Scene And Imagined

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Yesterday afternoon we drove to Elizabeth’s at West End to collect her and go together to The First Gallery at Bitterne to visit the exhibition of woodcuts by Jutta Manser and paintings by Kevin Dean, in conjunction with Margery Clarke’s open studio.

A random selection of the work on display in ‘Scene and Imagined’ includes

Royal Pier Gatehouse by Kevin Dean

‘Royal Pier Gatehouse’ by Kevin Dean;

Once In A Blue Moon by Jutta Manser

‘Once in a Blue Moon’ by Jutta Manser;

When Shall We Three by Jutta Manser

Jutta’s ‘When Shall We Three’,

April July by Jutta Manser

‘April July’ – one of several woodcuts reminiscent of Agnes Miller Parker

And The Evening And The Morning Were The First Day by Jutta Manser

and ‘And The Evening and The Morning were The First Day’;

Oriental Poppies by Kevin Dean

Kevin’s ‘Oriental Poppies’;Pen drawing by Margery Clarke

‘Bruno Playing’, a pen drawing by Margery;

Moonstruck by Jutta Manser

‘Moonstruck’

Sisyphus by Jutta Manser

‘Sisyphus’, humorously hung at an angle,

Evening Glow by Jutta Manser

‘Evening Glow’,

Summer Blues by Jutta Manser

and ‘Summer Blues’ all by Jutta;

Russian Circus by Kevin Dean

‘Russian Circus’ from Kevin;

Cutting Edge 20,000 BC by Jutta Manser

and Jutta’s ‘Cutting Edge 20,000 BC.

Tools of the Trade by Jutta Manser

We were treated to a fascinating display of Jutta’s Tools of The Trade, including beautiful avian drawings in a sketchbook, woodblocks, pins, pencils, and cutting implements;

whilst upstairs we were invited into Margery’s studio.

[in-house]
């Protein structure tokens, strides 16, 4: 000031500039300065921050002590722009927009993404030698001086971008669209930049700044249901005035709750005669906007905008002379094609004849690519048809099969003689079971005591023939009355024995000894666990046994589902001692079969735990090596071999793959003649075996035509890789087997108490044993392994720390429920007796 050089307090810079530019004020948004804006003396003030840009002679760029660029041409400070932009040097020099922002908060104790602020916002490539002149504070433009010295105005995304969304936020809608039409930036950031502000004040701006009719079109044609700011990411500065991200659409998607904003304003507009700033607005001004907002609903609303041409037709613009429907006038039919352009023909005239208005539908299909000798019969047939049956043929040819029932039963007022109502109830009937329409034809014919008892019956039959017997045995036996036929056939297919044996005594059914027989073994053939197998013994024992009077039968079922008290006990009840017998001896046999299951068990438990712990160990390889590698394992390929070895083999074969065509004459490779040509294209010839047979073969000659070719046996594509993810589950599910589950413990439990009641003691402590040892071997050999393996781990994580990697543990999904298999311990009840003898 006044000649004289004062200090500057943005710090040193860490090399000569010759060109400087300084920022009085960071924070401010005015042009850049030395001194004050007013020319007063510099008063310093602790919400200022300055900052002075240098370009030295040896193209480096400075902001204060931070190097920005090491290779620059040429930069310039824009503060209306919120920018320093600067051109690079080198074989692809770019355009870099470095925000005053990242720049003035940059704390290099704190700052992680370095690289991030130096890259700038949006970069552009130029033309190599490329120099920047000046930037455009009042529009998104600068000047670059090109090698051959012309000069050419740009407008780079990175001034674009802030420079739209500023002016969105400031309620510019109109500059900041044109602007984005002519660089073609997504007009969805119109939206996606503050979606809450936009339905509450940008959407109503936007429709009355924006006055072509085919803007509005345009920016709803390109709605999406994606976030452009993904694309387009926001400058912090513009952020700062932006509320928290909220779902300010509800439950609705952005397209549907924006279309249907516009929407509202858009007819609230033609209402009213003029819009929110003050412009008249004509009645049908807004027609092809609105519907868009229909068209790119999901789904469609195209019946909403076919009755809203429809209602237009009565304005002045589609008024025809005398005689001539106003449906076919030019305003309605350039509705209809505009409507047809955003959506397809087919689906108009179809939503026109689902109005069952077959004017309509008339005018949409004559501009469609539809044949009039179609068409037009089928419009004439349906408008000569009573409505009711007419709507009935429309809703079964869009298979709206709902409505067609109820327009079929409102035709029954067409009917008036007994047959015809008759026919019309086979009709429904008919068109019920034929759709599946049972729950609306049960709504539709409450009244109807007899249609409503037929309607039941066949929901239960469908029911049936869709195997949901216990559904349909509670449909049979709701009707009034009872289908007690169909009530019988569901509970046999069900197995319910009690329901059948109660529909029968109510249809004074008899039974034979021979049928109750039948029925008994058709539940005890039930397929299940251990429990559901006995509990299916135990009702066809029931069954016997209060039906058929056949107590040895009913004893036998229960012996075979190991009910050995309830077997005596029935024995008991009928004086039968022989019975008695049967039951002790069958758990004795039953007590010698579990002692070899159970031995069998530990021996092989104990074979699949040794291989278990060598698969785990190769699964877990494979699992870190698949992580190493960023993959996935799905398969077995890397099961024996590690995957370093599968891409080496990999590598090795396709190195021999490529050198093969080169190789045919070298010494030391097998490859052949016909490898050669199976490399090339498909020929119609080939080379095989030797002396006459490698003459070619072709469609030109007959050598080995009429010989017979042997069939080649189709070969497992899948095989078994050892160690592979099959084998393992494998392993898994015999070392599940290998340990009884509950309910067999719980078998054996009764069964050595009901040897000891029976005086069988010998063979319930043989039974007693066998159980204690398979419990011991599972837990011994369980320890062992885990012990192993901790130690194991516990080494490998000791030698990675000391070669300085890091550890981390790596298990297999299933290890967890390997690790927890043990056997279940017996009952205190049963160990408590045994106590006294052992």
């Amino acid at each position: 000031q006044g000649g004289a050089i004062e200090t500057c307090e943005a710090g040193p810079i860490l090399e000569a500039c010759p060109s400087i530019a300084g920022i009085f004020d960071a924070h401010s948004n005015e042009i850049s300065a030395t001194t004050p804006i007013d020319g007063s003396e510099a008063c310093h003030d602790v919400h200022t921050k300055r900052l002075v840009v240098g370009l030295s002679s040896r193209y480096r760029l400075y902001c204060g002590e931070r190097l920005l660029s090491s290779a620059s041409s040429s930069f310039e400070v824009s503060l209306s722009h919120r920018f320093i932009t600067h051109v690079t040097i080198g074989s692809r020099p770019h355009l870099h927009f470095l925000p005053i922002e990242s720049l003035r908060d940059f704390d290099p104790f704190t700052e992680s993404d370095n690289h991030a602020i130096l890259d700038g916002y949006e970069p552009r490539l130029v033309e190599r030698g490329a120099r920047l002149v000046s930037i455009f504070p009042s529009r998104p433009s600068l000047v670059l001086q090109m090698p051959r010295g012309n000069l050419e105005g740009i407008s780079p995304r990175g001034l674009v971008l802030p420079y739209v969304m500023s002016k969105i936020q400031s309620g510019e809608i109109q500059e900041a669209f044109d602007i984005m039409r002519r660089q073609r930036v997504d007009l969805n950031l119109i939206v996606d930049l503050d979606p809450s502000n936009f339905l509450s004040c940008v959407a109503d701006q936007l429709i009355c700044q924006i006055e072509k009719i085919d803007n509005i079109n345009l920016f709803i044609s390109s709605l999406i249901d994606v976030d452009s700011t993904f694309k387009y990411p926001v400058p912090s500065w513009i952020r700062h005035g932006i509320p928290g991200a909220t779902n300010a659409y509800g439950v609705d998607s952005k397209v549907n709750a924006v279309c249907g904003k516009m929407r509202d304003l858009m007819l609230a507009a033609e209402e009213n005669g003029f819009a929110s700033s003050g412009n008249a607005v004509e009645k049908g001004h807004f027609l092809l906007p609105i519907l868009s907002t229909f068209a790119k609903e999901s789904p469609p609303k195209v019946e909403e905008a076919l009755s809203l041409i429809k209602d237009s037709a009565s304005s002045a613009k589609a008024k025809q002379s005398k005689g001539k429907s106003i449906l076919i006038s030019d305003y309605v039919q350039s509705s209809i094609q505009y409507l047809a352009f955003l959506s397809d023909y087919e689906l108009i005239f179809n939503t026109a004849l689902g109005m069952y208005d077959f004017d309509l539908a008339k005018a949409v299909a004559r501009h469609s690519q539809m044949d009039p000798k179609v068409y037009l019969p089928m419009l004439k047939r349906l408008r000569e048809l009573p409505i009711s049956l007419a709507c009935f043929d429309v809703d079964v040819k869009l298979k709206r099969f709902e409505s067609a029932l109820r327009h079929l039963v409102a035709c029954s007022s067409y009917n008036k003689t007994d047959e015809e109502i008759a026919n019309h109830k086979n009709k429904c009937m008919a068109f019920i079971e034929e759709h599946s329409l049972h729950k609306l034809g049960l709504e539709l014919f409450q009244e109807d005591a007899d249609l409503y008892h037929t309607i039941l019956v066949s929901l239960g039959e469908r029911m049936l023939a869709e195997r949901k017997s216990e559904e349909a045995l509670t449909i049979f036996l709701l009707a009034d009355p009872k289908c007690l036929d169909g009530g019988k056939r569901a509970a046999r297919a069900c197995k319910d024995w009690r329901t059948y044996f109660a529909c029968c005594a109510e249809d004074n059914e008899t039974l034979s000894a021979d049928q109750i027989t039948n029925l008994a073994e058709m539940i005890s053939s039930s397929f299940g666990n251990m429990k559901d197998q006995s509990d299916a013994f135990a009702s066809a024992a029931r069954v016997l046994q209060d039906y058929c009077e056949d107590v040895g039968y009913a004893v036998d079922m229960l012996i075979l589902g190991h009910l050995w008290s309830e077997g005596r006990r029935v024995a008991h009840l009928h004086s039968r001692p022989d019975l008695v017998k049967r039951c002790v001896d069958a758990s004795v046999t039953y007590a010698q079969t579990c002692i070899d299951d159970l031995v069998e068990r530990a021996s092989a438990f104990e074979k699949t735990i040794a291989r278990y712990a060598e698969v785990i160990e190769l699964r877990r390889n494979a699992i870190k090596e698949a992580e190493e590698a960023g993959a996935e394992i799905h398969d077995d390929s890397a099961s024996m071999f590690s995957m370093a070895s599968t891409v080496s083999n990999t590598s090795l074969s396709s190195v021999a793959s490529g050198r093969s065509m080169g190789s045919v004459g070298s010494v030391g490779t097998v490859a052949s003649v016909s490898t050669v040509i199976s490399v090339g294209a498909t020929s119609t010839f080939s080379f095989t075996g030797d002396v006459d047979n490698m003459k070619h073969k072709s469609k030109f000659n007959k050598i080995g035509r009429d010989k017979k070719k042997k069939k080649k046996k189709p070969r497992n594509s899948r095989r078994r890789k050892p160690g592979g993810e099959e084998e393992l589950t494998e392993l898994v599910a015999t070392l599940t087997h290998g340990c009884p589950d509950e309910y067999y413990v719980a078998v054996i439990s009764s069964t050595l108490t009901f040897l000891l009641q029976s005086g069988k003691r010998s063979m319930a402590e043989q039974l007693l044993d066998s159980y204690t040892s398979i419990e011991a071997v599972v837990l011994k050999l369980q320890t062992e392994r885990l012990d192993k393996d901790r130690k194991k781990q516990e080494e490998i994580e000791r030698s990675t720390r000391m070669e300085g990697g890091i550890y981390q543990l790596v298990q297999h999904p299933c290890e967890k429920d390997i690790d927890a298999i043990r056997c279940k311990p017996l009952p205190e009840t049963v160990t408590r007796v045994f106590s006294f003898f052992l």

Jackie with Sunflowers by Jutta Manser

Jackie bagged Jutta’s ‘Sunflowers’ for her birthday in June. I bought it knowing full well I will have, albeit intentionally, forgotten it by then.

Memory was to become a minor theme of the day. A group of us at the end of the event sat with Margery, having a wide-ranging discussion, which, prompted by recent discoveries concerning mice, possibly helpful to understanding dementia, led to the subject of memory. The capacities of each us were very varied. I made the rash statement that everyone remembers their first day at school. Jackie and I were the only two who did. I found that surprising.

We took Elizabeth back to her car. She collected Mum, and the four of us met and dined in The Farmer’s Home pub in Durley. As always, this led to much reminiscing. Our mother asked if we remembered the flats in Wyke Road. We did, and Jackie even remembered the name of the block that occupied most of the side of the road opposite the railway tracks leading to Raynes Park Station. It was, and still is, Langham Court, which is fronted by a low brick wall topped by stone coping. Tailor-made for little boys to walk along. Well, what else could it be for?